Many illnesses have been thought—controversially—to have a psychosomatic component. How should we understand this? Sometimes a contrast is made between organic illness and mental illness: psychosomatic illnesses are the latter masquerading as the former. But if the mental is physical, and hence organic, this will not help. An alternative approach distinguishes between symptoms that are influenced by the patient’s attitudes, and those that are not; psychosomatic illnesses are marked by the former. Does this make the class too wide? Suppose I aggravate a bad back by refusing to exercise, falsely expecting the exercise to be dangerous. My symptoms are influenced by my attitude: are they therefore psychosomatic? I suggest that there is no sharp cut-off. I examine the role of attitudes in various illnesses, including addiction, focussing on the ways that social factors affect the relevant attitudes. I ask whether recognition of a continuum might help lessen the stigma that psychosomatic illness has tended to attract, and suggest other ways that treatment might be more attuned to these issues.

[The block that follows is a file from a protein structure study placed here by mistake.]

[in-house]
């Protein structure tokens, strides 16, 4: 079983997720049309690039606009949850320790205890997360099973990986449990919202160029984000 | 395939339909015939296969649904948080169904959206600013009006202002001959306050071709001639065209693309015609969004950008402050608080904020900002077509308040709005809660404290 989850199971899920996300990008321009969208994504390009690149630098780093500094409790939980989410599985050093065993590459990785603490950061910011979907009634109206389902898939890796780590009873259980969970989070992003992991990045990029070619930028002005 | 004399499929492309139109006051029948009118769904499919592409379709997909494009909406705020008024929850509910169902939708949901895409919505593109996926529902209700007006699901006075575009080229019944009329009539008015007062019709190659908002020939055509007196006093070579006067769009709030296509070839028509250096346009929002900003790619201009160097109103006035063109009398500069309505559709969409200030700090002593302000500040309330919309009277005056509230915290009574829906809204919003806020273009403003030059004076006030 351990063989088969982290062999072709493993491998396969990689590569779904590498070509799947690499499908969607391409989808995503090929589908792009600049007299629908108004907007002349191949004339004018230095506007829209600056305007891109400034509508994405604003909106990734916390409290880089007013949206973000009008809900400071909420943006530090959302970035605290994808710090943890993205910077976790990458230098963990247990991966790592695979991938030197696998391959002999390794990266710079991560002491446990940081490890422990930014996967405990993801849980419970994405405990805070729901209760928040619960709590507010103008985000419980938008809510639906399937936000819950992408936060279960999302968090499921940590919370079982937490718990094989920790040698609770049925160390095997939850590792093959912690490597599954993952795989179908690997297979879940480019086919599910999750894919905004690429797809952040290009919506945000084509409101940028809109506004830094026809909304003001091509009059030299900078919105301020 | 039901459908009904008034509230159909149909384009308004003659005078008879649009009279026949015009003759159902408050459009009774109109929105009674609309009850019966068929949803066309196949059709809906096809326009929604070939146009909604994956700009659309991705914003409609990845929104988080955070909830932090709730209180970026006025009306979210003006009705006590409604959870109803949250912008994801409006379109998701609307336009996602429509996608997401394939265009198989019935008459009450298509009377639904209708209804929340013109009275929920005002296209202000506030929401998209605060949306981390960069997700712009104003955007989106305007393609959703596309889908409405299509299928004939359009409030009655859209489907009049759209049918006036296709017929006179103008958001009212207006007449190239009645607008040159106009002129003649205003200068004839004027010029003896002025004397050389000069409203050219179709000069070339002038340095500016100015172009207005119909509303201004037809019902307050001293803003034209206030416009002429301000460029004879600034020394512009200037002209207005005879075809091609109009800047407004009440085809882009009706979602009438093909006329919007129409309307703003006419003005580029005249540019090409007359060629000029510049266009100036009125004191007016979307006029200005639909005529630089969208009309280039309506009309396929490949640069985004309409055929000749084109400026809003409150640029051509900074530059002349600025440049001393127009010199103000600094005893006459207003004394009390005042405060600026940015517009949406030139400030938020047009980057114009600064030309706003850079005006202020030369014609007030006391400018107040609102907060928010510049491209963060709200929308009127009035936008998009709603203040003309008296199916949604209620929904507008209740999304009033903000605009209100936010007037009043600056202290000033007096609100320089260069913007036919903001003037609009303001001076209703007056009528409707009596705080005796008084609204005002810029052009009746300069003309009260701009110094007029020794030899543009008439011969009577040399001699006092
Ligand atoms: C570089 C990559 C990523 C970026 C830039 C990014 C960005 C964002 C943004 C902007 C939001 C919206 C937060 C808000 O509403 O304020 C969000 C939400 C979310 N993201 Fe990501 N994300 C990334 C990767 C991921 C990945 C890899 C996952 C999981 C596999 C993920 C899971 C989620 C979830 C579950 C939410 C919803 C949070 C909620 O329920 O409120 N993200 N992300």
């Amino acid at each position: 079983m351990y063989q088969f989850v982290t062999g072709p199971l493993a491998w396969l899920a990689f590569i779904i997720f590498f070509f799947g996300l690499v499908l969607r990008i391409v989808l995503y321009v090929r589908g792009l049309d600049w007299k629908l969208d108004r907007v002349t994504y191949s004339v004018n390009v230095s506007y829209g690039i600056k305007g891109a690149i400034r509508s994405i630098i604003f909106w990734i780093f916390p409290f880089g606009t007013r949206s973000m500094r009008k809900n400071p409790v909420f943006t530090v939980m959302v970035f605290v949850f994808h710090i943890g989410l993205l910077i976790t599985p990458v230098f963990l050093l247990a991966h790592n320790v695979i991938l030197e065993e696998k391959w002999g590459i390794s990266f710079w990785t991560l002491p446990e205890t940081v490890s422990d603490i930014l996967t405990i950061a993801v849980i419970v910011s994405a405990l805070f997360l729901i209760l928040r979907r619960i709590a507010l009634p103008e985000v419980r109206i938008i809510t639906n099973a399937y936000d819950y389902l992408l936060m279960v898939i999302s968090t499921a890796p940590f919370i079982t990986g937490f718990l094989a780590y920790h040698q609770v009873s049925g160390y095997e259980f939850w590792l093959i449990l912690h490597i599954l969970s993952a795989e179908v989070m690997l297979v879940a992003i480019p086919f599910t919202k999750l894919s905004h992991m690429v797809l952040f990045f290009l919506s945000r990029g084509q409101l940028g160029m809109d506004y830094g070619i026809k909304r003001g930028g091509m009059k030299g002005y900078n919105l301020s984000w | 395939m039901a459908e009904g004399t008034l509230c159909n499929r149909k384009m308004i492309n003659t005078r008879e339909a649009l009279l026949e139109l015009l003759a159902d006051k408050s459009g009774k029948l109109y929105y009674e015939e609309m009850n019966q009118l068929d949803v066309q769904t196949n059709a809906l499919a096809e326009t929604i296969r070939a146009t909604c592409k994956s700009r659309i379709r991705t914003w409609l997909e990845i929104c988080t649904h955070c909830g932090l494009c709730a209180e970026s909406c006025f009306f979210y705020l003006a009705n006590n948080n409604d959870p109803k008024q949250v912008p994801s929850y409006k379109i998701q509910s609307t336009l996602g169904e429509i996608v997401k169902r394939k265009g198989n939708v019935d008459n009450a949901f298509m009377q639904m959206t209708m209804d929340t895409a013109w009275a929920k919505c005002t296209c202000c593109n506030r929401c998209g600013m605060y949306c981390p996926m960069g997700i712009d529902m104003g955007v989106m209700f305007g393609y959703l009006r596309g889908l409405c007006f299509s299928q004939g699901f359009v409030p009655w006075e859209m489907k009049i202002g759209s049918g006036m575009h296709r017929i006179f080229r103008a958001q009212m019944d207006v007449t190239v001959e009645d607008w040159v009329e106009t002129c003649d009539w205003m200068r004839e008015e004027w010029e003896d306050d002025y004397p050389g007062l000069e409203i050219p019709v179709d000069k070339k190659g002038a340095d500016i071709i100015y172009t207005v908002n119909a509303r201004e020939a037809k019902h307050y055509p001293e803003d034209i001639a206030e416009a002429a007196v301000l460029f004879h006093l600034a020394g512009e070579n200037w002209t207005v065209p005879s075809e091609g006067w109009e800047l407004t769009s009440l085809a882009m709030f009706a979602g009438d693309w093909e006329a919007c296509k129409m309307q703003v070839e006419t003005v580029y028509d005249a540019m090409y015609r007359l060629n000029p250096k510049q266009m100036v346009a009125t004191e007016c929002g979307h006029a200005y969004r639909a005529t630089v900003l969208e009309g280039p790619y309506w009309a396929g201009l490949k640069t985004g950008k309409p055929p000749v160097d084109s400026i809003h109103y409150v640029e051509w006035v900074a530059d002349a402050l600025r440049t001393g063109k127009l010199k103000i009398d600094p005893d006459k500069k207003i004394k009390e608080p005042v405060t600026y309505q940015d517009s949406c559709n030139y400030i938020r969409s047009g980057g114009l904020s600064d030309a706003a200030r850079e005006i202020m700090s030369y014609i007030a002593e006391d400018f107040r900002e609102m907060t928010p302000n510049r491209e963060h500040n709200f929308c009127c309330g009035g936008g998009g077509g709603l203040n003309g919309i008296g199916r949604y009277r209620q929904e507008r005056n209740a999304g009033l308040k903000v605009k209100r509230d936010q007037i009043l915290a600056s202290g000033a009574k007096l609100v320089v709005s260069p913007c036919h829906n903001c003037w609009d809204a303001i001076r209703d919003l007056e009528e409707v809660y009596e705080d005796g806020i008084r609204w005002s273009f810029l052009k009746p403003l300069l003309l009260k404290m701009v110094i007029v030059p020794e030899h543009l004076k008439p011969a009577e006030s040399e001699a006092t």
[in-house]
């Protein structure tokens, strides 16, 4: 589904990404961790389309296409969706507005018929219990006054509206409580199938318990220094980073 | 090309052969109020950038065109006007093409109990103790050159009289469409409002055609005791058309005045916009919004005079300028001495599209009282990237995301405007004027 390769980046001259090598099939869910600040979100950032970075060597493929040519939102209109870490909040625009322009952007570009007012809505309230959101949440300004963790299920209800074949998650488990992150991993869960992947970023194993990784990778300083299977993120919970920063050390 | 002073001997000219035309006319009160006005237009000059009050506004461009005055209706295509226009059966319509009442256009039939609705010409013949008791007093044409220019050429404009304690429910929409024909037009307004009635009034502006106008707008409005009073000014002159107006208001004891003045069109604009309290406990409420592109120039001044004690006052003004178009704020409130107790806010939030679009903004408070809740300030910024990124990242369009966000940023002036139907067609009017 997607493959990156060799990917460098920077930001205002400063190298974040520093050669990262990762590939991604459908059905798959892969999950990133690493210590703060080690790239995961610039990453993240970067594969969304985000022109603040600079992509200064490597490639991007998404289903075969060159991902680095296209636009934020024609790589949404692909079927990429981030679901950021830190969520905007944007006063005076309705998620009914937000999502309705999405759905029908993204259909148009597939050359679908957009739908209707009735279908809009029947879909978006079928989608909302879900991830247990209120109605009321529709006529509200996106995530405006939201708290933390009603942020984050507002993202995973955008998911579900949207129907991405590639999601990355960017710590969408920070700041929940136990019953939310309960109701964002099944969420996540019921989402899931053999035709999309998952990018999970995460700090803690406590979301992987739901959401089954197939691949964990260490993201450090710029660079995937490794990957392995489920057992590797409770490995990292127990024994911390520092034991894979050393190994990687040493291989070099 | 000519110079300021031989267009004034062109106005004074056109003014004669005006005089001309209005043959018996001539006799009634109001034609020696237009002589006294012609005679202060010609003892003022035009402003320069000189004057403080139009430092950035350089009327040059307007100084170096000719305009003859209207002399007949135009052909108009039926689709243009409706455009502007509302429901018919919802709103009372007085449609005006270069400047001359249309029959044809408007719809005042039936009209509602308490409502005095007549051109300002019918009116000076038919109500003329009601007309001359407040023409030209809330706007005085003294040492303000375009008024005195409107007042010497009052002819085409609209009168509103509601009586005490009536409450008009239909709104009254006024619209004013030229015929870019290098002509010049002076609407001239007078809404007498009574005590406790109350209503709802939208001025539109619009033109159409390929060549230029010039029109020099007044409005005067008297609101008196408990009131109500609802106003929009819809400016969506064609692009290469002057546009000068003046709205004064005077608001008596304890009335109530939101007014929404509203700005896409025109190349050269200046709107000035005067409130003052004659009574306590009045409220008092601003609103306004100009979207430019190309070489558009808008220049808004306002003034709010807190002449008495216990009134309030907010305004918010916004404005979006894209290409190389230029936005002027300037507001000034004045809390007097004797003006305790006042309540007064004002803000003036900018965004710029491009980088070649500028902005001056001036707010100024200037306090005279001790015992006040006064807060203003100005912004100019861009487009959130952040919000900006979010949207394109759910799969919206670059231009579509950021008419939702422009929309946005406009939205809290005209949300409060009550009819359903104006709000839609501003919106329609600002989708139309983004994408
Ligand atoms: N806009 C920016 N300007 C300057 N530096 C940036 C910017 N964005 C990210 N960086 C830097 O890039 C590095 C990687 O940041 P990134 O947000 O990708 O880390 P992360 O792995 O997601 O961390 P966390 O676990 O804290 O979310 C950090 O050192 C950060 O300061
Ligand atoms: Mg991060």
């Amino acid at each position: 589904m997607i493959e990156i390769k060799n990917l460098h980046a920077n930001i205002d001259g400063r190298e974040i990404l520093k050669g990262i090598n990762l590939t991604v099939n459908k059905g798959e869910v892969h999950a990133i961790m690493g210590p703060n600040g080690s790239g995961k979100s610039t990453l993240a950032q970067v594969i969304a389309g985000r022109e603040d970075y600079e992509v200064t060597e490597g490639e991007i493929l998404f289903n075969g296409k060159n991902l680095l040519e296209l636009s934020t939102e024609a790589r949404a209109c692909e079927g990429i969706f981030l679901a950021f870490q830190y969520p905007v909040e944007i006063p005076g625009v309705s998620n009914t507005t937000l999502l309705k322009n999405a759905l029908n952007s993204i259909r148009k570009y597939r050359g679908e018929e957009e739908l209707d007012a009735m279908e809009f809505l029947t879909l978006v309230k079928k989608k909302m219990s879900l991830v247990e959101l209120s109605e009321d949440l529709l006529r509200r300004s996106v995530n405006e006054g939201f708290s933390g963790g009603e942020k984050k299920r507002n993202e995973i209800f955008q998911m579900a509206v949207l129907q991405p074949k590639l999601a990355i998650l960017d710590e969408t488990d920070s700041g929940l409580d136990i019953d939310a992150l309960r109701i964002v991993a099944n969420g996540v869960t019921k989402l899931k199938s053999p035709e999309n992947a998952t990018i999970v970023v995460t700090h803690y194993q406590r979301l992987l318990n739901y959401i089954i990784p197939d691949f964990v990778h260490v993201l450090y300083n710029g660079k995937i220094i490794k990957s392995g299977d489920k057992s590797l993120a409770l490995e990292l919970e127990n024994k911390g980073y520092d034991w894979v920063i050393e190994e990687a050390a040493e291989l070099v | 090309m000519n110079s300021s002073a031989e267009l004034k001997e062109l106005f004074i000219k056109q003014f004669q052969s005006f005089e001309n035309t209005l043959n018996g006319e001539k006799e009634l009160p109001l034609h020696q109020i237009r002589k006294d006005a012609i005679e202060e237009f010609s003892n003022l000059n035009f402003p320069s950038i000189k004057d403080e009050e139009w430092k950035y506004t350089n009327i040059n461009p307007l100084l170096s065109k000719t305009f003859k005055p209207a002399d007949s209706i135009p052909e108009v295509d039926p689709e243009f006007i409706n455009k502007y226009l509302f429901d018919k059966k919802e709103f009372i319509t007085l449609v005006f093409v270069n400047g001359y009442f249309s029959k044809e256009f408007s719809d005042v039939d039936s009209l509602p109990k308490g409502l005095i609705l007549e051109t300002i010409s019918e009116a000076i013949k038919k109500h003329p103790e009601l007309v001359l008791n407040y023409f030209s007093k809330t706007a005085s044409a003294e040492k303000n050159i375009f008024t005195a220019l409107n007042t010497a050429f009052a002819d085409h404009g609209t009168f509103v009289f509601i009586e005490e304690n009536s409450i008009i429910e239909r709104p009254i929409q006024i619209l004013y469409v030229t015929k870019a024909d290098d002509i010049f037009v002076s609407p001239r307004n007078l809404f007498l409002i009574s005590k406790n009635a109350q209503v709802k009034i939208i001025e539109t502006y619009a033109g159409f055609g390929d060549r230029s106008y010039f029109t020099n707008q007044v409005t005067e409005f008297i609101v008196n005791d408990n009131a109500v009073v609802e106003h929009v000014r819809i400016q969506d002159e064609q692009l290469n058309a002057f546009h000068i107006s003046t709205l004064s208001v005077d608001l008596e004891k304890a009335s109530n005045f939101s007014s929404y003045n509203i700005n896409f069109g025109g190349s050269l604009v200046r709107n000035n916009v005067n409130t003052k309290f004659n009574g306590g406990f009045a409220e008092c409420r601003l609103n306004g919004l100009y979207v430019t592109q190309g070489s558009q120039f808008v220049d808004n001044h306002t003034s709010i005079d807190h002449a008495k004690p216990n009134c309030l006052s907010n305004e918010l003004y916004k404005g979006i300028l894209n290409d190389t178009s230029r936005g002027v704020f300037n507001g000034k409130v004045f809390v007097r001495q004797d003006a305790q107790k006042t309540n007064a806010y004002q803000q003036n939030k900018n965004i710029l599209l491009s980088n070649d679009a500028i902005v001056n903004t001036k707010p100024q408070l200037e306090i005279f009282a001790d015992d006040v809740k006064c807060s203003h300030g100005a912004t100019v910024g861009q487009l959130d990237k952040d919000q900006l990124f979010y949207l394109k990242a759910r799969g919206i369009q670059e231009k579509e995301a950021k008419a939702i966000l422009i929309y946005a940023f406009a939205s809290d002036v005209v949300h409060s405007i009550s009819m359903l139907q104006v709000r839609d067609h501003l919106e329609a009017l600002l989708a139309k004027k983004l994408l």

Richard Holton is professor of philosophy at the University of Cambridge, and a fellow of Peterhouse. Before that he taught at MIT, Monash, the ANU, Sheffield and Edinburgh. I obtained a BA in PPE at University College, Oxford,before completing a PhD at Princeton. His areas of research are moral psychology and related areas, but also in ethics, philosophy of law and philosophy of language.